how HEE continue to help improve the quality of care for patients by focussing on and investing in the education and training of the workforce which delivers that care,
now and in the future.
This vision of higher quality care is articulated in the Five Year Forward View (5YFV), which HEE co-created and now helps deliver nationally, regionally and locally through Local Workforce Action Boards (LWABs).
LWABs are where the workforce issues of Sustainability and Transformation Plans are worked through together with HEE’s partners; making sure the right conversations happen with the right people at the right time.
Great doctors, great care sets out the College’s four main objectives for the next three years. It also defines 12 ‘values’, applicable to College members and employees, that will shape how we go about achieving these goals | RCGP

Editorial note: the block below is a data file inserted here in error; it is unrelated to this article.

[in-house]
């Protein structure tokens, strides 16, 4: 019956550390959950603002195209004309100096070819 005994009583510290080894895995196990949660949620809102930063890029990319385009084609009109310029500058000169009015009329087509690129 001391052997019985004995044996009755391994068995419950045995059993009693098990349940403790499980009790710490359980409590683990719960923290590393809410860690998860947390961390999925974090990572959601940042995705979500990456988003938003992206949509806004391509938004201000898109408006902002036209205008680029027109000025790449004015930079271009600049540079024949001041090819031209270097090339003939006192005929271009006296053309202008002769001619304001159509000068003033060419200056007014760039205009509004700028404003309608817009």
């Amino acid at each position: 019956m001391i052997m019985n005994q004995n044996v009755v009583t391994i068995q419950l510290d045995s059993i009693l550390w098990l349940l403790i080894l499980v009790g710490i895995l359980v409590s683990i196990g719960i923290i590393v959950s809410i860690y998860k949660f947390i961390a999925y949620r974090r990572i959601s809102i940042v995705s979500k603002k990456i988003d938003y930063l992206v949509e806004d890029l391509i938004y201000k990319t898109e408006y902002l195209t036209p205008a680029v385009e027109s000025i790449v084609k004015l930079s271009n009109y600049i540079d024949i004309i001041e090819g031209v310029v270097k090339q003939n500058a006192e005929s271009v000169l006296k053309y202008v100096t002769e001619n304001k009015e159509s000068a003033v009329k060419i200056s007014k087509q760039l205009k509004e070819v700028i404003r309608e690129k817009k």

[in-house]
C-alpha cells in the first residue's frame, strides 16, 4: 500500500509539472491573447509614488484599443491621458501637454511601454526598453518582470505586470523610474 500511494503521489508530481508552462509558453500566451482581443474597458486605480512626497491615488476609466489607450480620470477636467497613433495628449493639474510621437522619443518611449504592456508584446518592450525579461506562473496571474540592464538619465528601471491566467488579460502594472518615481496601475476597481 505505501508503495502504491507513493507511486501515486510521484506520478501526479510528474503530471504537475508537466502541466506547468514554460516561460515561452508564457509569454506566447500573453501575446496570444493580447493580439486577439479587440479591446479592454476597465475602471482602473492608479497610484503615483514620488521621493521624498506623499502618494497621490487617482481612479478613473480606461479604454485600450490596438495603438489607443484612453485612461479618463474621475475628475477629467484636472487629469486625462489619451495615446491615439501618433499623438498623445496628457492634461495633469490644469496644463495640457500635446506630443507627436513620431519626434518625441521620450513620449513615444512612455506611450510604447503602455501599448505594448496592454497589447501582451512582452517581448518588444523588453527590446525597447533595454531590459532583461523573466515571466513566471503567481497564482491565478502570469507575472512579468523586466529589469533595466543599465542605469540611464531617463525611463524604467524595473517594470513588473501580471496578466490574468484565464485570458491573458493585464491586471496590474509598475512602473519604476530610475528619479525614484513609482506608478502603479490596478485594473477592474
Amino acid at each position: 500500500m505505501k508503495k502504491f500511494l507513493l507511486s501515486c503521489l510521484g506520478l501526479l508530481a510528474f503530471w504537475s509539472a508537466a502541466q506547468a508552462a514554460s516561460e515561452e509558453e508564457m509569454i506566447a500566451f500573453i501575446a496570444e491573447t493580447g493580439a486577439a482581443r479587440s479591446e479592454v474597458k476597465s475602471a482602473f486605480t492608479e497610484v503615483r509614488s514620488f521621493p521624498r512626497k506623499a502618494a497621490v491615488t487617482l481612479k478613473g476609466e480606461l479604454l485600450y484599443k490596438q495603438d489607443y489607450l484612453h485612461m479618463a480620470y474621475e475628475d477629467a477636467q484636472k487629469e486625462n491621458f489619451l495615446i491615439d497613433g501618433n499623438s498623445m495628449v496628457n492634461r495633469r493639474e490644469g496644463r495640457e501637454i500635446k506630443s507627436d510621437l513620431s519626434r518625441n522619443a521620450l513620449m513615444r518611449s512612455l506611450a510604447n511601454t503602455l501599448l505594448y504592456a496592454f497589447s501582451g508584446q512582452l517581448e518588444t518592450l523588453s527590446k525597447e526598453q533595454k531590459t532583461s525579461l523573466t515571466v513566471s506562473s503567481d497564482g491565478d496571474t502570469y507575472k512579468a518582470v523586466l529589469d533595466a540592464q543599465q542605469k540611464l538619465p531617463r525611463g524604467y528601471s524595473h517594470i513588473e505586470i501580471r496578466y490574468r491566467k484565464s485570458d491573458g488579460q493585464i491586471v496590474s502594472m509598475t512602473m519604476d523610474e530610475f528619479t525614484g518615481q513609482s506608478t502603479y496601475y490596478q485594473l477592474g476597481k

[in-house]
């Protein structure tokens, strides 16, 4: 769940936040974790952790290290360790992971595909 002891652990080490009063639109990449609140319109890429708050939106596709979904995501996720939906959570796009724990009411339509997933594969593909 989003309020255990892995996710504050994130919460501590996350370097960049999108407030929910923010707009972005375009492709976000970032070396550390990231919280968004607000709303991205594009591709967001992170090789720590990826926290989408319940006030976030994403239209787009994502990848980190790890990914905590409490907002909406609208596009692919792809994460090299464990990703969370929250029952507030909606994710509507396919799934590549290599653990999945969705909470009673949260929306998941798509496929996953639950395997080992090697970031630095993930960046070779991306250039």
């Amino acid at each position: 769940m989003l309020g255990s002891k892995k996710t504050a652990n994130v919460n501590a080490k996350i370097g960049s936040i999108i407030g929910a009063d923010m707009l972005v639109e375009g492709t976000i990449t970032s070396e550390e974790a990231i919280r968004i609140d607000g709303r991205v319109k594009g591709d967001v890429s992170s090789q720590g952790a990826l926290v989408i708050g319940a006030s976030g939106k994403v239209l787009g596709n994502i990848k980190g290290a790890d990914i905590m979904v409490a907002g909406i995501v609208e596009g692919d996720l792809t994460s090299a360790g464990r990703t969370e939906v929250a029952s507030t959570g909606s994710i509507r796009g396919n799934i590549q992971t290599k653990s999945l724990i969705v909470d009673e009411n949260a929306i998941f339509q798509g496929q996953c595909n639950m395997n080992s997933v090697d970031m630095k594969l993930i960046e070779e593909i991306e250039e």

The College has identified four objectives that explain its purpose and what it is aiming to achieve over the next three years:
Shape the future of General Practice
Ensure GP education meets the changing needs of UK primary care
Grow and support a strong, engaged membership
Be the voice of the GP (influence)
Vision and values
The College has also identified 12 values, which can be summarised in four ‘core’ values:
The GMC has published a review of medical education and training in the south west of England | GMC
The General Medical Council (GMC) has published a review of medical education and training in the south west of England.
Overall, it found that medical students and doctors in training are learning in positive and supportive environments but training time becomes squeezed when doctors’ workloads increase. The GMC sets standards to protect education and expects local organisations to meet these.
The report follows a series of quality assurance visits across the region at medical schools and hospitals who train doctors and an assessment of Heath Education England working across the south west which oversees local postgraduate training.